32-year-old Prapti Sinha (name changed) moved to UK with her husband last year. She had to quit her flourishing job and stay at home in the new country because of visa issues. One day her colleague from India messaged her on Facebook and they exchanged numbers. She started to find comfort in talking to him and it helped her beat her loneliness. She doesn’t feel it qualifies to be called an extra-marital affair as the two are not involved sexually. But she is quite clear that she doesn’t want her husband to find out because ‘he won’t understand’.
That’s the case with most online infidelity cases. The partners involved don’t see it as infidelity because of the absence of a physical relationship. And this mindset actually makes everything even more complex.
The reason behind less guilt is because online affairs are easier to conceal. There is no risk of being spotted in public together, stress of finding the right place to meet (and cheat), hiding calls or having to worry about unprotected sex. But that doesn’t make their nature less grave.
Let’s explore what makes such relationships illegitimate:
– The fact that two people involved in online infidelity engage in online liaisons when the legit partner is away. Rashi Ahuja, Relationship psychologist, IWill, powered by EPsyclinic explains, “Online infidelity involves two people being in a relationship with someone outside their core relationship, over the Internet or phone. It may be an elongated affair over the Internet or a series of multiple erotic chartroom encounters with multiple people. However, irrespective of the nature of affair, these relationships are considered as proper relationships since they mostly involve emotional/ romantic/sexual conversations and are often hidden from the primary partner.”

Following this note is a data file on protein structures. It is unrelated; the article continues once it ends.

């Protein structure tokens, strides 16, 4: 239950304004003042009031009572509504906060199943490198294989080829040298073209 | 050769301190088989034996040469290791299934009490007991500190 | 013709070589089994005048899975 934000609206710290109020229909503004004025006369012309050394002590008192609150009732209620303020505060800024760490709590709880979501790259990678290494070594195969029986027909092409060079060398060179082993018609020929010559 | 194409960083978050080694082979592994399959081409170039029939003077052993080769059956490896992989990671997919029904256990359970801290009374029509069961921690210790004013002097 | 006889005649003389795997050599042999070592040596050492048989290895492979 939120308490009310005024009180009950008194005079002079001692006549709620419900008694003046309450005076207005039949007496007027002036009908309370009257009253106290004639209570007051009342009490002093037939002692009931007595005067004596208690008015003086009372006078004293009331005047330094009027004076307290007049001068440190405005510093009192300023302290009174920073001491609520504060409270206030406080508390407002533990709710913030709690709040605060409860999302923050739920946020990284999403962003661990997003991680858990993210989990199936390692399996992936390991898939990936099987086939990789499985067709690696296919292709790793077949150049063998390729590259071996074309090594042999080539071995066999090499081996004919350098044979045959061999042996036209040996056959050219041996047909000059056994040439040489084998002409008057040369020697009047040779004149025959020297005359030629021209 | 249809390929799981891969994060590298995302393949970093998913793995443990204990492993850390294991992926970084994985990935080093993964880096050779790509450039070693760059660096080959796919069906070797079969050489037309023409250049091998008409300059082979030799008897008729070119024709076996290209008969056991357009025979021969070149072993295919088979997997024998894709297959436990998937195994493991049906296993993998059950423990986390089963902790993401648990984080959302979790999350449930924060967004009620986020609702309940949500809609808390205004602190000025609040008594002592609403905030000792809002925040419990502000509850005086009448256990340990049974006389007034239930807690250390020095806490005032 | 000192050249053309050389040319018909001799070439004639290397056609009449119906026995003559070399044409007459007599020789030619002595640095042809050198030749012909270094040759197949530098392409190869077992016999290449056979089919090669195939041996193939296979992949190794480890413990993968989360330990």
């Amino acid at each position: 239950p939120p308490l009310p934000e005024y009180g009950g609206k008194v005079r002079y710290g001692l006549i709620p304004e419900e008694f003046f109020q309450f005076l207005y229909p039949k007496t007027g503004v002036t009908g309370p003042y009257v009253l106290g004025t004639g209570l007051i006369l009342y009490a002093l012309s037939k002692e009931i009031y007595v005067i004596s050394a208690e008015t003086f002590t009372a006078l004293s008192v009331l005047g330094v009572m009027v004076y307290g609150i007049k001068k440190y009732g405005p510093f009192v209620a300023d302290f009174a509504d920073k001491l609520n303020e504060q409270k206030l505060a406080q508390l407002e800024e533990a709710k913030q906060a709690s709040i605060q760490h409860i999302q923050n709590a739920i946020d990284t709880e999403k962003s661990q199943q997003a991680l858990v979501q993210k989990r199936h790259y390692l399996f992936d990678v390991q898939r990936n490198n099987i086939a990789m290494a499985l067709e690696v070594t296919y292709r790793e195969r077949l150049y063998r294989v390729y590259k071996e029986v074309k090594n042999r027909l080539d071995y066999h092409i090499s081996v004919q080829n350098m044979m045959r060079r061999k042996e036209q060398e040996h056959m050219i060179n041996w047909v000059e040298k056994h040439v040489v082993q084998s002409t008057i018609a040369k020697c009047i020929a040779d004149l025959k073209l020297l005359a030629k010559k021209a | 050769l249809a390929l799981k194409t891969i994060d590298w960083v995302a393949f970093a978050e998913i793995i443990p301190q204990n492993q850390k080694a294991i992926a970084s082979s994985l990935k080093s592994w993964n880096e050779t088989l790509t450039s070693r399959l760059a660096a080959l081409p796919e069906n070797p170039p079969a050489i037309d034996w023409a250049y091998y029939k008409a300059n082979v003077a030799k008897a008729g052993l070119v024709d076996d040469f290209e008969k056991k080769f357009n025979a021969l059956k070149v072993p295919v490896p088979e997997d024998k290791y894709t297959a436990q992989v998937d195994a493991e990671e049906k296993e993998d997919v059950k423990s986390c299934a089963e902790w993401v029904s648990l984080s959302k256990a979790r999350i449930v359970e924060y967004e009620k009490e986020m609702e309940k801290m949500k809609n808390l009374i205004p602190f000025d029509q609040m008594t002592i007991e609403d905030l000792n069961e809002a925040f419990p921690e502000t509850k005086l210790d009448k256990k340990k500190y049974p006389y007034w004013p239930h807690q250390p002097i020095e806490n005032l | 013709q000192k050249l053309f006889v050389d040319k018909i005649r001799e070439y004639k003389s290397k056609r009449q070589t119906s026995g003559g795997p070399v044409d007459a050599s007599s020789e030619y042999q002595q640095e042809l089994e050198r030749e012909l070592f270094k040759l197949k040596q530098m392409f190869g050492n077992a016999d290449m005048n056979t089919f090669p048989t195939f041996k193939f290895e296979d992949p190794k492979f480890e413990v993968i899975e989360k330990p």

– The extend of disclosure increases with time. The two start sharing more intimate details with each other – most of the times having sexual undertones to a conversation.
– A lot of times a person who has either been in an extra-marital affair or has sometime in the past unearthed his partner’s illicit affair will be desensitized towards the intensity and nature of an online affair. Their perception of online infidelity is different from real affairs.
Also, the way men and women both respond to emotional online affairs is said to be different. According to a study conducted by Buss, Larsen, Westen and Semmelroth 1992, gender plays an important role in the responses online infidelity triggers in both. Men are more likely to feel jealous with sexual infidelity than emotional infidelity. While women, who are more worried about commitment get more jealous with the risk of an emotional bond their partner would form with another woman.
Why are such affairs on the rise? Rashi clarifies, “The ease of interacting with another person/ people outside marriage without exposing your real identity, lesser chances of getting caught, increasing loneliness, busy work life as well as poor communication between partners are leading to an increase of such kinds of affairs.”
Such relationships can be dangerous. Due to the hidden nature of these affairs, there is a high likelihood that these affairs continue for lengthy periods leading the bond between two people to become even stronger and in turn making the primary relationship more distant. Lastly, since this is a virtual affair, in a number of cases the identity of the person may be completely hidden or changed which can add to the dangers of such an interaction.
In short, there is no truth about deception. It’s the perfect mix for heart ache and pain.